Our country has had a schizophrenic approach in how we respond to domestic violence.
We have run the gamut from having laws that allowed a male, designated as head of the household, to use whatever means necessary, including physical force, to control others (wife and children) within the home. There was a period of time when domestic violence appeared to go under cover in an attempt to hide the issue. What went on behind closed doors was supposed to stay behind those doors. If law enforcement showed up to quell the disturbance, more likely than not, their training had focused more on mediating the dispute, separating the quarreling couple and instructing one of the individuals to leave the area for a while to cool off.
Domestic violence during this time was defined as a social problem rather than a criminal matter. Sometimes, officers would be called back to the same household, on the same night, to either again calm down the couple or to investigate a murder.
An individual assaulted by a stranger was, and is, treated much differently than someone assaulted by a family member. Conscientious people advocated for a change in the unequal application of the law in response to battered women and eventually mandatory arrest for probable cause laws were enacted.
The reluctance an individual exhibits in cooperating with prosecution has long been recognized as an impediment to holding an abuser accountable for violent behavior. While the Sixth Amendment guarantees the accused the right to confront the accuser, prosecutors who have adopted a "no-drop" policy for domestic violence cases have used other means to successfully prosecute. A case can be built on excited utterances, 911 calls, pictures of injuries, testimony from legal and medical personnel, and even by subpoenaing the victim and using that person as a hostile witness.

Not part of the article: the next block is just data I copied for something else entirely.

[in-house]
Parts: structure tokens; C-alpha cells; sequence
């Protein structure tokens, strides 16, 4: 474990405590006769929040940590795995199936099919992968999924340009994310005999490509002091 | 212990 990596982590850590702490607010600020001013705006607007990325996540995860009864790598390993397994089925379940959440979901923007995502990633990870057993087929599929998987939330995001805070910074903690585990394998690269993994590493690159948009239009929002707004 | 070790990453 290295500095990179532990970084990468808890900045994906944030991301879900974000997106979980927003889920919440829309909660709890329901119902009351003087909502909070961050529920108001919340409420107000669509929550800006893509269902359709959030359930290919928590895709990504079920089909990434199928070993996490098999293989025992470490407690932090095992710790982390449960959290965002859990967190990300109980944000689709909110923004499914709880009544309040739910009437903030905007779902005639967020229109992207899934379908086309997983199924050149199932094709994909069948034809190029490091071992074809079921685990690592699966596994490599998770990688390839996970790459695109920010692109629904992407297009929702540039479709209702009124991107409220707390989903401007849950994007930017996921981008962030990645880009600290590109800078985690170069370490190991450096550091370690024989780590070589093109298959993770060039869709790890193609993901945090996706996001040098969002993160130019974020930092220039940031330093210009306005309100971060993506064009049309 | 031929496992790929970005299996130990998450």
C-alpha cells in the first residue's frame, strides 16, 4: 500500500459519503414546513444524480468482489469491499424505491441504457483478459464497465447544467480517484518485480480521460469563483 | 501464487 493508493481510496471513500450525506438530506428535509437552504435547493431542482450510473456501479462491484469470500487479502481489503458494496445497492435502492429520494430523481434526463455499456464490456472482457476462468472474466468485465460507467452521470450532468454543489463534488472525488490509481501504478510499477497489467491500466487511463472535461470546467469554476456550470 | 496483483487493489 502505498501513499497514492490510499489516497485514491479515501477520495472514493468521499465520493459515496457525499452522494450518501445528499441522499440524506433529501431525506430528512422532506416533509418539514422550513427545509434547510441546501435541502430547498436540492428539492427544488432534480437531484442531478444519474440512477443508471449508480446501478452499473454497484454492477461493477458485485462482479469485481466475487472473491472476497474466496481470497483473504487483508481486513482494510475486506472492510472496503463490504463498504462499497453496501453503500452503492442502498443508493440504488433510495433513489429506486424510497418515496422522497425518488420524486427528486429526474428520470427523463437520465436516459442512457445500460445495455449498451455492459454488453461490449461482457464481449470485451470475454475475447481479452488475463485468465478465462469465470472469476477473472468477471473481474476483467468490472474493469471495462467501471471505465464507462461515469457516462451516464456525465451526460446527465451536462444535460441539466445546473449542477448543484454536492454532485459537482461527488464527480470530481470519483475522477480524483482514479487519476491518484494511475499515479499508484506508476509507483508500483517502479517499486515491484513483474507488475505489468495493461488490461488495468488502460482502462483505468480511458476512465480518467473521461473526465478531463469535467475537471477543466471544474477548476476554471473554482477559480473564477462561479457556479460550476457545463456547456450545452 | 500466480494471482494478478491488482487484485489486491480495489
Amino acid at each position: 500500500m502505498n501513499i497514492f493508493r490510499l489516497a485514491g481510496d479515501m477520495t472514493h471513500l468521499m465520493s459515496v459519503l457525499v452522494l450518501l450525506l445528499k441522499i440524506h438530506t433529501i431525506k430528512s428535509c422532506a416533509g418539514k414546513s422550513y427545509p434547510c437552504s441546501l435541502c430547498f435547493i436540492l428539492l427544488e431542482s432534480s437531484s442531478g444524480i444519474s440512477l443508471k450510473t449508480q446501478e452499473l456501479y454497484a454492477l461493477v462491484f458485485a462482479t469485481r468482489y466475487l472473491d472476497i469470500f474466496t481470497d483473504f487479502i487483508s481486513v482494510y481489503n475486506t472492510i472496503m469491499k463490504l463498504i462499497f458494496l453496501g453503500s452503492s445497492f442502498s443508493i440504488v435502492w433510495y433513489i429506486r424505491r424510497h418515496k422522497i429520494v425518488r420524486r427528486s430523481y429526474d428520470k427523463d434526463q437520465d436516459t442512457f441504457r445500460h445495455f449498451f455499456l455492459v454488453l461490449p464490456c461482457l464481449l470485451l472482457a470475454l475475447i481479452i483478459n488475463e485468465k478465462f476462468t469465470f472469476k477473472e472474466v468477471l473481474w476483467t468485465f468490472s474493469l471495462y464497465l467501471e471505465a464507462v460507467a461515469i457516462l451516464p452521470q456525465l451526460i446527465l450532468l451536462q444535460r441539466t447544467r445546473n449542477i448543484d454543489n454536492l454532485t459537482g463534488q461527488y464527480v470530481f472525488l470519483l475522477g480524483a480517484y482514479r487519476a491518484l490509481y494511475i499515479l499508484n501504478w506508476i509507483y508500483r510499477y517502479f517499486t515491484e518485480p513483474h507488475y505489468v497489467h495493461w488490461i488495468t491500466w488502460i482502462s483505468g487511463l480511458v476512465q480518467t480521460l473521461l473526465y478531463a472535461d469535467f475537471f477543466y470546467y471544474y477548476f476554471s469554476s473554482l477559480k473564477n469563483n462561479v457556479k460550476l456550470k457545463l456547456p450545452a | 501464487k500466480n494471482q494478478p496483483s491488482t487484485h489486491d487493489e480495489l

I am concerned when I hear reports of prosecutors using threats of charging a victim of domestic violence in an effort to force compliance. This is clearly revictimizing the victim. Don't these prosecutors realize there is nothing they can do that can compare with the harm the abuser has promised to inflict on her?
Many times I have witnessed victims of domestic violence offer a handwritten letter to a judge in open court and plead that the case against the alleged abuser not go forward. I have heard judges apologize to these women, from the bench, and state that with all due respect the case would go forward based on evidence being presented in the court.
There are those, even within the battered women's movement, who advocate that the victim should decide whether to press charges against her abuser under the guise that this somehow builds the victim's sense of empowerment. We certainly don't take this approach with other crimes. A bank teller is never asked if they want a bank robber prosecuted.
While I believe it is appropriate to take into consideration a victim's wishes, I also believe that we, as a society would do better to rebuild a victim's value and self-worth by moving ahead with prosecution of the offender.
The crime does not happen to just the individual. The crime is a crime against the community and the people who make up the community. A strong, effective coordinated community response to domestic violence removes the burden and the responsibility from the individual and places it to be shared by the people within the community. We, collectively, can do what one, individually, cannot.
For anyone who still does not fully understand this complex situation, I hope you never know what I know:
How it feels to run from your home, like a thief in the middle of the night, with sleepy, confused children in tow.
How it feels to wear long sleeves during a hot summer day to cover bruises or use strategically placed make-up to hide finger marks on your neck.
How it feels to wipe blood from your eyes while your 6-week-old screams in the background.
How it feels to curl in a fetal position on a cold tile floor waiting for him to pull the trigger one last time.
For assistance within the state of Florida, victims of domestic violence can call, toll-free, at 1-800-500-1119.
Mary Ann Peavler is certified as an advanced level domestic violence advocate. She lives in Spring Hill and can be reached at firstname.lastname@example.org. Guest columnists write their own views on subjects they choose, and do not necessarily reflect the opinions of this newspaper.